As dangerous as it is globally opportunistic, the Internet is like a double-edged sword for organizations that do business online. Sounds kind of dramatic, but the greater your reliance on the Internet, the greater the risks. Need some evidence? Look no further than any recent victim of cyber security threats turned nightmares.
2014 got off to a rough start for one retail giant. Over the 2013 holiday season, Target was the victim of a security breach that led to the exposure of 40 million credit card numbers and an alarming 70 million customers, who had addresses, phone numbers and other personal details stolen. The breach was the result of a massive malware infection that enabled hackers to thieve the sensitive data as customers swiped their credit cards inside the store. Target shelled out over $60 million in responding, got hit with more than 90 lawsuits, and saw its holiday profits drop by a whopping 46 percent.
Although the investigation is still ongoing, pointed fingers seem to suggest that what Target didn’t know about cyber security may ultimately be responsible for the breach – which brings us to our point for this post. There are countless myths surrounding the cyber security conundrum, and the ability to separate fact from fiction could play a vital role in protecting your organization.
1. Cyber Security is an IT Problem
The Real Deal: Not Necessarily
It’s easy to place the blame on technology when e-commerce platforms, websites, and other IT systems are providing a point of entry for attackers. But that’s more of a cop out than anything. While technology plays a role, people are responsible for securing the network and its systems. It’s up to members of the security team and often upper management to define polices that keep the bad guys out. Identifying viable security technologies, as well as determining which networks, applications, data and other assets need to be protected is usually a cross-departmental effort.
2. Tech is the Answer to Cyber Security
The Real Deal: Not the Only Answer
Tech tools are necessary and effective at protecting mission-critical systems, but they are merely one piece in what should be a complete cyber security puzzle. Companies also need to craft policies that protect the privacy and integrity of resources through strict access control. Whether it’s staff or personnel from third-party vendors, you must keep unscrupulous and dishonest people away from sensitive business data. Blended with encryption, password protection, and other proven authentication methods, tight access control is one of the most effective ways to secure informational assets.
3. Firewalls and Anti-malware Equal Bulletproof Protection
The Real Deal: Not Even Close
You can rest assured that Target is using some of the most sophisticated firewall and anti-malware technology available. This didn’t stop them from getting hit hard. Cyber criminals grow more advanced by the day and malware is just one of several weapons in their bag of tricks. We recently discussed how internet villains are using DDoS attacks to take down some of the web’s most popular websites. Firewalls and malware protection technology should be used in concert with various other tools and strategies that defend against the arsenal of threats that exist in the realm of cyberspace.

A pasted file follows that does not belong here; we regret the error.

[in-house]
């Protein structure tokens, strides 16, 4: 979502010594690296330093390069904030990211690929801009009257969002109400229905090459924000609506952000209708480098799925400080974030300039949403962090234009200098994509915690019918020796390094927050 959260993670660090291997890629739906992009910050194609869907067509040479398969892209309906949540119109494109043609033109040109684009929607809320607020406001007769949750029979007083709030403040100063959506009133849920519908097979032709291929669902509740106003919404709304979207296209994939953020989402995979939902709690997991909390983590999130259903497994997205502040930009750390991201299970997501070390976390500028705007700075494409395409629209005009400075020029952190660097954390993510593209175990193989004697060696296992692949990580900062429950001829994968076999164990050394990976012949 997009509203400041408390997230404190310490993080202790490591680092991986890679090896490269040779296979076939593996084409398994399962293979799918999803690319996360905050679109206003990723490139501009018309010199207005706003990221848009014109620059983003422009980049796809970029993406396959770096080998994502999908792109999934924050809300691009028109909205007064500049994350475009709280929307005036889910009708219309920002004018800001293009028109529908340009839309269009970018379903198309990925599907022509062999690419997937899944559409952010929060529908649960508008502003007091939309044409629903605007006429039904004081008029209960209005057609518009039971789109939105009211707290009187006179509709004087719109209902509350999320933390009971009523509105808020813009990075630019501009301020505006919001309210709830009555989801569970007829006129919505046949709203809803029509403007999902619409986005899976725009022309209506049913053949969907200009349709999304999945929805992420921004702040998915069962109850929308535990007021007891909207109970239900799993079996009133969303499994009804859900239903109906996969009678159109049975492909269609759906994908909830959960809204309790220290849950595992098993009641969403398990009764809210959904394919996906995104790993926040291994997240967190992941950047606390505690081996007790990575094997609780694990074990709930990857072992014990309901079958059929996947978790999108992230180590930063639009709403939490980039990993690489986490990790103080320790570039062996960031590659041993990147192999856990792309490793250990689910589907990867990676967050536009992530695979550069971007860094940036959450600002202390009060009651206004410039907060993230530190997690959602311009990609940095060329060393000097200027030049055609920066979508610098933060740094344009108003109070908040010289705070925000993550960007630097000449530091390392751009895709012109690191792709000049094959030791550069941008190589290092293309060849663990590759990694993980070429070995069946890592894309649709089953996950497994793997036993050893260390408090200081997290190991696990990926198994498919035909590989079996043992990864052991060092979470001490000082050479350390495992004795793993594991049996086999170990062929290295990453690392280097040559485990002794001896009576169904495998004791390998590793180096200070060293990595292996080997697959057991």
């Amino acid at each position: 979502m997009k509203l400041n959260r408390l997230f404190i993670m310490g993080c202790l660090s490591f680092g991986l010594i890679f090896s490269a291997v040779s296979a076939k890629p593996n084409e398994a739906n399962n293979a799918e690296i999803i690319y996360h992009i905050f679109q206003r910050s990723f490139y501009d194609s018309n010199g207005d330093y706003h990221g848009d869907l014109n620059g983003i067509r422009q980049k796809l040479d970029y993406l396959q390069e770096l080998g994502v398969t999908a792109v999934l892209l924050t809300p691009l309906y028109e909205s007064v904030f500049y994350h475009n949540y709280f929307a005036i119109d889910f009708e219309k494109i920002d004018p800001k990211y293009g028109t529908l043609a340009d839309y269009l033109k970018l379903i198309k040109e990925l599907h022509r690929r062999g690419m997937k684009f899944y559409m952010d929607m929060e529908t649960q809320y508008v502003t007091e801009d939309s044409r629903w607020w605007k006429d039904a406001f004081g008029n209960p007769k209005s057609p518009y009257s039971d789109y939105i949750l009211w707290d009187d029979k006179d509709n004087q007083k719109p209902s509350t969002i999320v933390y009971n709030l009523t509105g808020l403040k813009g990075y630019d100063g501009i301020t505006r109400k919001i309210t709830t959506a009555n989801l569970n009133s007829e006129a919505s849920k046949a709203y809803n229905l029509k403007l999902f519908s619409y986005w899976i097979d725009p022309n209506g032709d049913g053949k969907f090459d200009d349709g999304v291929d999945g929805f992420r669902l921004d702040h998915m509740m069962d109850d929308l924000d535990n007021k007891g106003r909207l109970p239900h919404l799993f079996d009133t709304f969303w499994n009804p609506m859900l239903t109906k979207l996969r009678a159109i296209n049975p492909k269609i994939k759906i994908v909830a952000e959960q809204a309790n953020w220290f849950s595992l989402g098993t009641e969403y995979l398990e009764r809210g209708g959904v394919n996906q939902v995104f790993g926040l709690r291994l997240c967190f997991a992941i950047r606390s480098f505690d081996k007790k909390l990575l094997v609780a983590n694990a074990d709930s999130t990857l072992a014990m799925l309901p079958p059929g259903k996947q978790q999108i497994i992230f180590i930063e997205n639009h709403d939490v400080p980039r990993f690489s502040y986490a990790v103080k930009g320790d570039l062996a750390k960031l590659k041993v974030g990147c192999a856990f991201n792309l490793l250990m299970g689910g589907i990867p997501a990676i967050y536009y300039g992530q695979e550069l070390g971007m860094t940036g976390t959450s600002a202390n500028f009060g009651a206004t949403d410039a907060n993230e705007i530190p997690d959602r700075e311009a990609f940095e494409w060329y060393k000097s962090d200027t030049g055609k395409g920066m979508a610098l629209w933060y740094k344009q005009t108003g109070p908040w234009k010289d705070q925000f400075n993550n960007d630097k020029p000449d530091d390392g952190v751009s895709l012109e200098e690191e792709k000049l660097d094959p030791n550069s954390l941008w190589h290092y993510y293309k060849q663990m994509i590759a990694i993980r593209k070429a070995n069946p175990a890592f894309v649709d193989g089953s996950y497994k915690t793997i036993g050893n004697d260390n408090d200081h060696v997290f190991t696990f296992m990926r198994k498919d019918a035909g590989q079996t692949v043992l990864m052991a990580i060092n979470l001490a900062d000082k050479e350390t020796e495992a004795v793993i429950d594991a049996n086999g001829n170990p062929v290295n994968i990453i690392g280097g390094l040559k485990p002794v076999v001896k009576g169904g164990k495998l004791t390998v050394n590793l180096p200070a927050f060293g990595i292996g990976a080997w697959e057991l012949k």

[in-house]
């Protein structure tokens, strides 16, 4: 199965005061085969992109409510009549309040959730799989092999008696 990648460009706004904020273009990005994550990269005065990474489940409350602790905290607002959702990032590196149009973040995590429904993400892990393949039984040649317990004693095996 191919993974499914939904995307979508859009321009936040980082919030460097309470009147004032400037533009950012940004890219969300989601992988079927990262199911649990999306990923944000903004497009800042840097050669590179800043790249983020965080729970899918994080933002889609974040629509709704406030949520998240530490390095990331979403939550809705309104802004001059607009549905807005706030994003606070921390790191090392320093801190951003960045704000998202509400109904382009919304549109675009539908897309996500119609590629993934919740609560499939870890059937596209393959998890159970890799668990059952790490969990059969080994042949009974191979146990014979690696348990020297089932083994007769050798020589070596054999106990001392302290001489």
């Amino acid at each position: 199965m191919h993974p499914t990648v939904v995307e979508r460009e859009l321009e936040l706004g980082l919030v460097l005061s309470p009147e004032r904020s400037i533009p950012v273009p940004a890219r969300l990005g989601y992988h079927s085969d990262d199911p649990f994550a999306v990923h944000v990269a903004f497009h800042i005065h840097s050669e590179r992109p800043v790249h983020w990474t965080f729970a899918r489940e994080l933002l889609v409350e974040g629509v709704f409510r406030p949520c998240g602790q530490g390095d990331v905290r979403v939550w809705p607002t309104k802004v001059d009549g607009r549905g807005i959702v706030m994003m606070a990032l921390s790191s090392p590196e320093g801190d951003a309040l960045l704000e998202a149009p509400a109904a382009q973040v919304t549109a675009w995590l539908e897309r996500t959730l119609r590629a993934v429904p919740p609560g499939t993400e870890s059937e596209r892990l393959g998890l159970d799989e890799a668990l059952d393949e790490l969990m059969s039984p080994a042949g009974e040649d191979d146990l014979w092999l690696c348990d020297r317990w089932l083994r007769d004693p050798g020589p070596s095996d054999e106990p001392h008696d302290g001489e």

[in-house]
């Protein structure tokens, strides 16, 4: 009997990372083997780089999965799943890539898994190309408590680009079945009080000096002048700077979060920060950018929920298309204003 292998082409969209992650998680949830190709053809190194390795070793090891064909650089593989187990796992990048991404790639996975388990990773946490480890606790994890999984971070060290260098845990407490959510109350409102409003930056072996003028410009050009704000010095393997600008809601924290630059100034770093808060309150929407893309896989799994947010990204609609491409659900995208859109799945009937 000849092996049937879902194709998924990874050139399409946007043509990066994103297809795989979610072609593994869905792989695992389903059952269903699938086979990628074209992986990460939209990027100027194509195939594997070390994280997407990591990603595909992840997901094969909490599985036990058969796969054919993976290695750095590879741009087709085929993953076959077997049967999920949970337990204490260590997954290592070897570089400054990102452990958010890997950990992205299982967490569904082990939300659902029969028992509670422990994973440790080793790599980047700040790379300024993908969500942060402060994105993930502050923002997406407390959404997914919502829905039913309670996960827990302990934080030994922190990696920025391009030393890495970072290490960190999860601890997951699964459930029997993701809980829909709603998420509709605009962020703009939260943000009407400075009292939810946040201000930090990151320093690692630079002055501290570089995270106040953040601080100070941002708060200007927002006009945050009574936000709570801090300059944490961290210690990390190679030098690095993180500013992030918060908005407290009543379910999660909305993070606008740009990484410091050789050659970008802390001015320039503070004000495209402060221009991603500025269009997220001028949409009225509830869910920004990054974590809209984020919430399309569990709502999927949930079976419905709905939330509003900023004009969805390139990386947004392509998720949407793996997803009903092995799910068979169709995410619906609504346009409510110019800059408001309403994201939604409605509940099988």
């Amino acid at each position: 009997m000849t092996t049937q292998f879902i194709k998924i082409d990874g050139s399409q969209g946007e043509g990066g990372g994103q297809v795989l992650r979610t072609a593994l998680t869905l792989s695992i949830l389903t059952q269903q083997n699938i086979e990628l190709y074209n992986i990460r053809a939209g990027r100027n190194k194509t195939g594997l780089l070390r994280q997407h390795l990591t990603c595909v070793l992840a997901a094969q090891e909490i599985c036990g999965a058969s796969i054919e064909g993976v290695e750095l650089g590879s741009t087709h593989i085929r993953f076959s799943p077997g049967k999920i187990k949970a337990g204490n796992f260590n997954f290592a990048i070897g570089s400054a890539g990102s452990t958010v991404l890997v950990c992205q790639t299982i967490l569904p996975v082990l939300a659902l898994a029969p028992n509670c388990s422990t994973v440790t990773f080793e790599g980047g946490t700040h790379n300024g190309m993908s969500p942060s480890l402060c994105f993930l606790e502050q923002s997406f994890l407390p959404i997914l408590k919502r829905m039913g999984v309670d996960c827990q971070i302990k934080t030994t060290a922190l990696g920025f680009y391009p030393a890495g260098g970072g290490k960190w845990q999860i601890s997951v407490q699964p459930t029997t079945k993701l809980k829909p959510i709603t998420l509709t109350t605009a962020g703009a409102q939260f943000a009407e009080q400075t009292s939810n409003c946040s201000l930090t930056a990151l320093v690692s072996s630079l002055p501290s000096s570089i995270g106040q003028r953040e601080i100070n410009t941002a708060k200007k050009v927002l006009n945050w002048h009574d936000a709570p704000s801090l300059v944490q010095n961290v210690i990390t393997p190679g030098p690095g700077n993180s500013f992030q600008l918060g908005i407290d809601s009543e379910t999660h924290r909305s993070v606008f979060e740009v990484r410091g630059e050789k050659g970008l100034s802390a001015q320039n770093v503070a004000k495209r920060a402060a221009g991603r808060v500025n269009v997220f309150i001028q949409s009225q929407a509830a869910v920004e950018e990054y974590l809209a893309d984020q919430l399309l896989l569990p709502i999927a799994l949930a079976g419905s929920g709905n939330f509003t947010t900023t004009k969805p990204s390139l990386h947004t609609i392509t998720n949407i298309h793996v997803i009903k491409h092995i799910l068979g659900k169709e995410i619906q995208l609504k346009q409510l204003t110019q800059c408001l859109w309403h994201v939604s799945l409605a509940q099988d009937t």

4. Only Microsoft Systems are Affected
The Real Deal: Dangerously False
Tech geeks love to blast Windows for its vulnerabilities while pumping up alternatives such as Linux and Mac OS X for being more secure by nature. While Microsoft applications have a history of security issues, any system can technically be compromised. If an employee browses their way to a rogue website and clicks on a malicious link, guess what – they’re going to trigger an infection whether they’re using a Windows PC or Apple machine. Assuming you can roam freely across cyberspace without consequence based on OS or browser could be cause for a rude awakening.
5. Cyber Security Threats are Easy to Spot
The Real Deal: Not Always
The Target breach may be the result of a failure to react. In some cases, cyber-attacks simply go undetected. Genuine websites are regularly hijacked and laced with malicious code just waiting to compromise unsuspecting visitors. Speaking of which, you may not even know your computer is infected. Attackers could use a piece of malware to recruit your systems into an army of zombie computers or “botnet”, to participate in the onslaught of other computers, networks, or apps – all in stealth mode from a remote location. By the time you find out, the damage could be inflicted severely.
6 .You’re Not Important Enough to Attack
The Real Deal: Wrong!
You don’t have to be a corporate powerhouse like Target to garner the attention of attackers. You can be a local plumbing company. A nonprofit. A solo software developer. Today’s cyber criminals are thinking outside the box. They have special tools that allow them to wander the internet and snuff out new vectors to attack. Without adequate protection, any of your connected resources can be compromised within minutes. And if you’re not careful, the data you peg as insignificant can fuel everything from fraud to full blown identity theft.
The government is trying to step in, but for now, the internet is still an unregulated playground where digital savvy criminals run roughshod like outlaws from the Wild Wild West. Continuous education and taking advantage of every available resource is critical in minimizing the risks.
Photo Credit: CeBIT Australia via Flickr